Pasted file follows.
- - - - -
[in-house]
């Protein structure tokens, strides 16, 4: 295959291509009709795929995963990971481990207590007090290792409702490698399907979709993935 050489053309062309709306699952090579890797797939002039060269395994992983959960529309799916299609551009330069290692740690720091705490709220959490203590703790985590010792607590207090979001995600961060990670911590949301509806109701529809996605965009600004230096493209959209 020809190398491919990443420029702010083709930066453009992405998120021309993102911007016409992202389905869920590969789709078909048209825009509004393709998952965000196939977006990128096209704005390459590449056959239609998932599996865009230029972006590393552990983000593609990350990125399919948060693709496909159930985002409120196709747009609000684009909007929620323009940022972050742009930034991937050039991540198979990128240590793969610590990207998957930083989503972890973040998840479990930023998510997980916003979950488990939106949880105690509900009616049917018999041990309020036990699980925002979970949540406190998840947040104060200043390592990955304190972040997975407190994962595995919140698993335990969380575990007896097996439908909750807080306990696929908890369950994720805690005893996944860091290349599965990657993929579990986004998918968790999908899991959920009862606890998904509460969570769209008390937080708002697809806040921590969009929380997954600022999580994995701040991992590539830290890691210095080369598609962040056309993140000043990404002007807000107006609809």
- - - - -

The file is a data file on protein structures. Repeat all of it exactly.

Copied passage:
[in-house]
């Protein structure tokens, strides 16, 4: 295959291509009709795929995963990971481990207590007090290792409702490698399907979709993935 050489053309062309709306699952090579890797797939002039060269395994992983959960529309799916299609551009330069290692740690720091705490709220959490203590703790985590010792607590207090979001995600961060990670911590949301509806109701529809996605965009600004230096493209959209 020809190398491919990443420029702010083709930066453009992405998120021309993102911007016409992202389905869920590969789709078909048209825009509004393709998952965000196939977006990128096209704005390459590449056959239609998932599996865009230029972006590393552990983000593609990350990125399919948060693709496909159930985002409120196709747009609000684009909007929620323009940022972050742009930034991937050039991540198979990128240590793969610590990207998957930083989503972890973040998840479990930023998510997980916003979950488990939106949880105690509900009616049917018999041990309020036990699980925002979970949540406190998840947040104060200043390592990955304190972040997975407190994962595995919140698993335990969380575990007896097996439908909750807080306990696929908890369950994720805690005893996944860091290349599965990657993929579990986004998918968790999908899991959920009862606890998904509460969570769209008390937080708002697809806040921590969009929380997954600022999580994995701040991992590539830290890691210095080369598609962040056309993140000043990404002007807000107006609809």